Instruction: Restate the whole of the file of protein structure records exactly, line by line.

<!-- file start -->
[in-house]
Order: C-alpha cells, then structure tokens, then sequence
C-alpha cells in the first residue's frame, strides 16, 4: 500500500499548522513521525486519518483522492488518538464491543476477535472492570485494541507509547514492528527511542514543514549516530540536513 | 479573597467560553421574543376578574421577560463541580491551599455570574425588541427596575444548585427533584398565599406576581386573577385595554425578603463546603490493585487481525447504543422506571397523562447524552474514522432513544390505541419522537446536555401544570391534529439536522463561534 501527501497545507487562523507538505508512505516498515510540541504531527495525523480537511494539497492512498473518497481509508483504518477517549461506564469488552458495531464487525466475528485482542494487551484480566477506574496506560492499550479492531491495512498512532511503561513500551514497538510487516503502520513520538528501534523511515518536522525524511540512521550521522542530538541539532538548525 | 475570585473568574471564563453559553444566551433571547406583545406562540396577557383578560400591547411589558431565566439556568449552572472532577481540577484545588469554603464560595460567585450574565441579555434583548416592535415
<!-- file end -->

[in-house]
Order: C-alpha cells, then structure tokens, then sequence
C-alpha cells in the first residue's frame, strides 16, 4: 500500500499548522513521525486519518483522492488518538464491543476477535472492570485494541507509547514492528527511542514543514549516530540536513 | 479573597467560553421574543376578574421577560463541580491551599455570574425588541427596575444548585427533584398565599406576581386573577385595554425578603463546603490493585487481525447504543422506571397523562447524552474514522432513544390505541419522537446536555401544570391534529439536522463561534 501527501497545507487562523507538505508512505516498515510540541504531527495525523480537511494539497492512498473518497481509508483504518477517549461506564469488552458495531464487525466475528485482542494487551484480566477506574496506560492499550479492531491495512498512532511503561513500551514497538510487516503502520513520538528501534523511515518536522525524511540512521550521522542530538541539532538548525 | 475570585473568574471564563453559553444566551433571547406583545406562540396577557383578560400591547411589558431565566439556568449552572472532577481540577484545588469554603464560595460567585450574565441579555434583548416592535415